Runner Up: Can Can Living Wall by Lauren Vrbin in Pittsburgh
“The never ending organic flow of the Can Can pattern tied to the fresh vintage design of the pendant attracted me. Similar to how the Can Can light brings refreshing life to interiors, I wanted create something that could take that concept and bring life to an otherwise ordinary space,” said Lauren of her inspiration for the entry design. She noticed contrasting elements within both the Can Can pattern and her patio wall. “My outdoor patio design displays a variety of plants that could only be seen in detail while sitting or standing close, bringing people from distances to the building similar to the effect of the Can Can light.”
Runner Up: A Marcel Wanders bicycle by Melanie in New York
Melanie, a fashion industry professional in NYC, said she was moved by the organic composition of the Can Can pattern. “It reminds me of New York’s Central Park; designed with absolutely no sharp angles or edges it carries on in a flowing manner leading you to many similar yet different areas, all with fantastic surprises and not an end in sight.”
When creating per entry, she wanted to merge a graphic two-dimensional form with a mechanical three-dimensional design. Melanie calls herself “a complete sucker” for bicycles. “I immediately knew I would use the spokes of a road bike as the perfect position for the Can Can design. It just made sense.”
Runner Up: The forgotten Pac-Man level by Bradley in Indiana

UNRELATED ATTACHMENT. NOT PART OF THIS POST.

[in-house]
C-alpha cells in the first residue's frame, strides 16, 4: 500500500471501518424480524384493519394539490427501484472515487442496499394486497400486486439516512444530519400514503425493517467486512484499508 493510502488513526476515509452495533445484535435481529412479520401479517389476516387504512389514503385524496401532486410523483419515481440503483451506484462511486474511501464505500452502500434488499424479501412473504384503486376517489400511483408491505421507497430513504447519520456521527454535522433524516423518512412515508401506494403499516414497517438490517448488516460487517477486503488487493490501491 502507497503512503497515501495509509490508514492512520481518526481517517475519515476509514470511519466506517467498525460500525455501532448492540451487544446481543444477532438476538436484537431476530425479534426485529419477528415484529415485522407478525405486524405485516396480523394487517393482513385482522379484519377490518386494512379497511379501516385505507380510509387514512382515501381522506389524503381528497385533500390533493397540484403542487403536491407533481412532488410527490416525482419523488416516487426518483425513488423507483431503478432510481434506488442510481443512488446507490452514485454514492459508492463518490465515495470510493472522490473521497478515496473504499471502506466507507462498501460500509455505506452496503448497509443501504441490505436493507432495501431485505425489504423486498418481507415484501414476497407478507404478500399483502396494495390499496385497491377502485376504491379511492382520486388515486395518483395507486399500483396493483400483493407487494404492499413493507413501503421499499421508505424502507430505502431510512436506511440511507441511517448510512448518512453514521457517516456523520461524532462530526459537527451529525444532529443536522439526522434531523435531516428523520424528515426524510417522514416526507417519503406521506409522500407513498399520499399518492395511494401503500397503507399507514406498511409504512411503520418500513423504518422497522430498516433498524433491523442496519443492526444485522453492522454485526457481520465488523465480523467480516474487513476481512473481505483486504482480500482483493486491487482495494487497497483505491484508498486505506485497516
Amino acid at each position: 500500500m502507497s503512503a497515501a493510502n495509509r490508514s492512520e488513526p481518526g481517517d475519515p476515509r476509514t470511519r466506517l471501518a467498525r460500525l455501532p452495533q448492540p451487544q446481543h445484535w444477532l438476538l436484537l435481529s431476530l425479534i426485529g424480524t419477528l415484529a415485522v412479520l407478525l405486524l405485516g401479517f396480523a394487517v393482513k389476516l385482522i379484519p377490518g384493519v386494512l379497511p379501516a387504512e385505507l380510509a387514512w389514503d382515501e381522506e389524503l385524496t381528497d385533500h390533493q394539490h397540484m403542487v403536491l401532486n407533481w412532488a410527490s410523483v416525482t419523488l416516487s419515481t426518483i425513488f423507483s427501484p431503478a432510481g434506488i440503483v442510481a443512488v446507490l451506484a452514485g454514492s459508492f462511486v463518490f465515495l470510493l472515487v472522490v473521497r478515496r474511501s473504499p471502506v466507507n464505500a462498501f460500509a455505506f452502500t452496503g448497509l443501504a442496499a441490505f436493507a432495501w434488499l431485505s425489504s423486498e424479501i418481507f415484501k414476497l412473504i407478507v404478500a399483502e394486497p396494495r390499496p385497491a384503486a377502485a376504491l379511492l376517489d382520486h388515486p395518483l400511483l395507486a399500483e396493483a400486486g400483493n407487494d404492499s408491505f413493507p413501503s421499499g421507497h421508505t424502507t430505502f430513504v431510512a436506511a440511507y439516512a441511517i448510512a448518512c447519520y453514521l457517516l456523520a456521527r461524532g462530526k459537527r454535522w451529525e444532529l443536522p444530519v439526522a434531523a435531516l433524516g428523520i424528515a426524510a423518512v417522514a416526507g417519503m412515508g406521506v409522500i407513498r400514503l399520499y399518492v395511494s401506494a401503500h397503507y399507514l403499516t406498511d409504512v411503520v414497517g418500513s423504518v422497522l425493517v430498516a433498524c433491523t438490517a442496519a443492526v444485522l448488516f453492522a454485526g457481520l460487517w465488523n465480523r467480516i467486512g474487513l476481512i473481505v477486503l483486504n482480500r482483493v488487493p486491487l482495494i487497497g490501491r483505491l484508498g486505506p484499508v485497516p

Bradley describes the pattern designed by Marcel Wanders as “gracefully chaotic.” The curves and intersections come together nicely in the overall circular design. He liked the near symmetry with the small break in it near the top of the pattern. “That little difference adds character to the design that not everyone will see, but it is a nice touch that those that do notice will appreciate.” The design also reminded him of doodles he has done of wandering paths, and it was therefore close to home. The dark color palate and simple background, he said, helped the focus remain on the pattern.
“I wanted to come up with a design that would be a completely unique use of the Can Can pattern. I have long been a fan of video games. For better or worse they have been a part of my life, and have made an impact on me. When I was working on ideas that would fit with the wide ‘track’ of the pattern, somehow the thought of the old Pac-man levels came to me. With some tweaking to get that lovely 80’s look, I think we have a pretty good looking, and large, level for the game.”